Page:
You Need to Poop Every Day: Understanding and Addressing Constipation
Published on May 8, 2024
by Dr. Caitlin Gordon

You Need to Poop Every Day: Understanding and Addressing Constipation

Published on May 8, 2024 by Dr. Caitlin Gordon

Woman with hands on abdomen in stomach pain

While your primary care physician and Google might say having a bowel movement every 2-3 days is fine, every other source of wisdom on health and wellbeing whether it is Ayurveda, Chinese medicine, naturopathic medicine, functional medicine, or other traditional modalities assert that we need to be eliminating waste every single day. 

If you aren’t eliminating daily and you’re eating solid food, you’re constipated. If your bowel movements feel incomplete, you’re pooping in small pellets (like rabbit poop) or with hard and lumpy stool, that’s also constipation. If you have to strain to have a bowel movement, this is another sign of imbalance. 

What Does Healthy Poop Look Like?

Optimal bowel function is having 1-3 bowel movements a day, with the first movement in the morning, without strain. Stool should be banana-shaped, not stick to the toilet bowl or float, be medium to dark brown in color without mucus. Smell should not be strong and the need for wiping should be minimal.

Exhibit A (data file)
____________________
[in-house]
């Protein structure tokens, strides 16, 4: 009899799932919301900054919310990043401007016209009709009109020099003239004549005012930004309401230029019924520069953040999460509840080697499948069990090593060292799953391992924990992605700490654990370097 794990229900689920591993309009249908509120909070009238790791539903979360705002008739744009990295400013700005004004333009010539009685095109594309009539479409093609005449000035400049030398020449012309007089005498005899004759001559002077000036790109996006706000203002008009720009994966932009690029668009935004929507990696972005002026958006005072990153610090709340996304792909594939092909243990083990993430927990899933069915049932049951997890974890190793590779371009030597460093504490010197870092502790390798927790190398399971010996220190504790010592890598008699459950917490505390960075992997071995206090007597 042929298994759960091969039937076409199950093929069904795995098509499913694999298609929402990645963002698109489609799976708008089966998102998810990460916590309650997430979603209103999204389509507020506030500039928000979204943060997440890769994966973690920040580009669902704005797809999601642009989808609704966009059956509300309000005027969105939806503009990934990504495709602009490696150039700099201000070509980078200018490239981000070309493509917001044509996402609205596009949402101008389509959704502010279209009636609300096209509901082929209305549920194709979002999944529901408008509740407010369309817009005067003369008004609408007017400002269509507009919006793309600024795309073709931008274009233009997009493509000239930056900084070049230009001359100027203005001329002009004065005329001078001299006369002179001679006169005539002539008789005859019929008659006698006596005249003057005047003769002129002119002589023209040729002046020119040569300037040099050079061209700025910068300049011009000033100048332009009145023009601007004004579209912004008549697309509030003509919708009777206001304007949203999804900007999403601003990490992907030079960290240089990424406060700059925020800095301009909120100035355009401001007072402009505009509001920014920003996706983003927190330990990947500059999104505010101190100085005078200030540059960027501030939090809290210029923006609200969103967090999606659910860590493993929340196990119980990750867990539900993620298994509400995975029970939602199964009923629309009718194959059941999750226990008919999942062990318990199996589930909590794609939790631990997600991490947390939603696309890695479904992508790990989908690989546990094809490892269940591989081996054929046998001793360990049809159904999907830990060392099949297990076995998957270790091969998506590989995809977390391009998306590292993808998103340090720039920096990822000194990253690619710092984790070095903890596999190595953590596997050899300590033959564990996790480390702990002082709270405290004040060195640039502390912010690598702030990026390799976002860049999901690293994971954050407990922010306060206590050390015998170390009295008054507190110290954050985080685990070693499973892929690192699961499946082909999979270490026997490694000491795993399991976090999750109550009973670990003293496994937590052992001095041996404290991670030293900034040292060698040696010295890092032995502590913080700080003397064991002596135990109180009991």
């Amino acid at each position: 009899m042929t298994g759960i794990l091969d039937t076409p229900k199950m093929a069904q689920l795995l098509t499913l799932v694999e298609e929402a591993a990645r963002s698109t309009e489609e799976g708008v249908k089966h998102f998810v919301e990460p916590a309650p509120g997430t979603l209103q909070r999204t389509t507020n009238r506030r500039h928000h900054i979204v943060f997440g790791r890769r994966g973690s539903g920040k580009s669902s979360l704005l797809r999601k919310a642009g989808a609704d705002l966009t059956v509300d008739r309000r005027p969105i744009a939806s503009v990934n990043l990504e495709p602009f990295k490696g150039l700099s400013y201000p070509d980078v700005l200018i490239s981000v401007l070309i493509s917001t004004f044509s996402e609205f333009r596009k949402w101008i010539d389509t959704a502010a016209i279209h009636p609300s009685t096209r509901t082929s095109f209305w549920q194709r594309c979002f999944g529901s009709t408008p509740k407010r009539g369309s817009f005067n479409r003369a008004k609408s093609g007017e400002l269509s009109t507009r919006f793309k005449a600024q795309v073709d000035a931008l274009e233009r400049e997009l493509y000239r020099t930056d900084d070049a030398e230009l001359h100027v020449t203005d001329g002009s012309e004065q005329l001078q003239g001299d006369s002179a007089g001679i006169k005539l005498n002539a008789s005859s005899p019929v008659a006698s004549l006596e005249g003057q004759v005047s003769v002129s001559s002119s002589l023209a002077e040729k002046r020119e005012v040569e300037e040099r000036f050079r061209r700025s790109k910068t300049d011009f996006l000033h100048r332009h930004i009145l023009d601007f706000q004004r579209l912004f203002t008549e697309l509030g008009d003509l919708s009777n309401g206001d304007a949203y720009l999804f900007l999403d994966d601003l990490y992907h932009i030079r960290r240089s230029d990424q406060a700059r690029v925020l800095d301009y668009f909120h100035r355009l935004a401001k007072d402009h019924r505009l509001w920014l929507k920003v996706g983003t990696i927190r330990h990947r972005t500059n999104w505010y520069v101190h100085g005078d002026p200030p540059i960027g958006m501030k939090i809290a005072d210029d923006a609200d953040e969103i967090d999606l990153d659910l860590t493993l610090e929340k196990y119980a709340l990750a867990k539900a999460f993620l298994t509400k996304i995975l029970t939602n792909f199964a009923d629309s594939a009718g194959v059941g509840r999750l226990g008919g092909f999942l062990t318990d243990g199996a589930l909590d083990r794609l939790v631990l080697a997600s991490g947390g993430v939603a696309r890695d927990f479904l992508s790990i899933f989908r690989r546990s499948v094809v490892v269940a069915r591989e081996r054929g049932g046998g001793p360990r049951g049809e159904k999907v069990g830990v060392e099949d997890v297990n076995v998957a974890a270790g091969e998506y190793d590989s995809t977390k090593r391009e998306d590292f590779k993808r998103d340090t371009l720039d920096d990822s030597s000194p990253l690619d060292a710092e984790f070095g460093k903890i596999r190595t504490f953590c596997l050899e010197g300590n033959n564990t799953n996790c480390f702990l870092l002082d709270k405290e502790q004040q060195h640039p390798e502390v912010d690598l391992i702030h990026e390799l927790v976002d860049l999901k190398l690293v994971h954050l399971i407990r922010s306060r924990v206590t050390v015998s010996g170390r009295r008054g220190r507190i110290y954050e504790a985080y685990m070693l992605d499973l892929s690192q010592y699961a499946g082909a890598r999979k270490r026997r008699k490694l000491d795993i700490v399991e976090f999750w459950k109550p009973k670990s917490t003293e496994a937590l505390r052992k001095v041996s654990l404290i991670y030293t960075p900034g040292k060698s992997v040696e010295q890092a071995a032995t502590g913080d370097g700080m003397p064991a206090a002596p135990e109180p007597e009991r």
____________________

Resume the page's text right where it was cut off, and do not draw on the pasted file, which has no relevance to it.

The food you eat should be moving through your GI tract within 12-24 hours. You can check on your bowel transit time by eating something like beets which will color stool and notice when you see them exit. If transit time is longer than 24 hours, your digestion is sluggish and should be treated.

Colon cancer is the second leading cause of cancer deaths worldwide. Since 2019, rates of colon cancer have been rising in people under 50 as has the rate of people diagnosed with late-stage colorectal cancer. 

Regular elimination is essential to avoid the resorption of toxins into the bloodstream from the large bowel. Our body uses stool to eliminate plastics, hormones, heavy metals, pharmaceuticals, mycotoxins, and other waste products. 

Healthy meal and water to highlight healthy digestion

Causes of constipation and what to do

1. What you’re eating:

Lack of fiber (fruits, vegetables, whole grains) in the diet can slow digestion. Processed foods, high dairy and high meat consumption are common culprits of sluggish bowel. Include a vegetable or fruit with every meal. Adding in a high-fiber grain or legume like buckwheat, quinoa, steel-cut oats, chickpeas, or lentils with one meal per day can also aid in healthy bowel movements.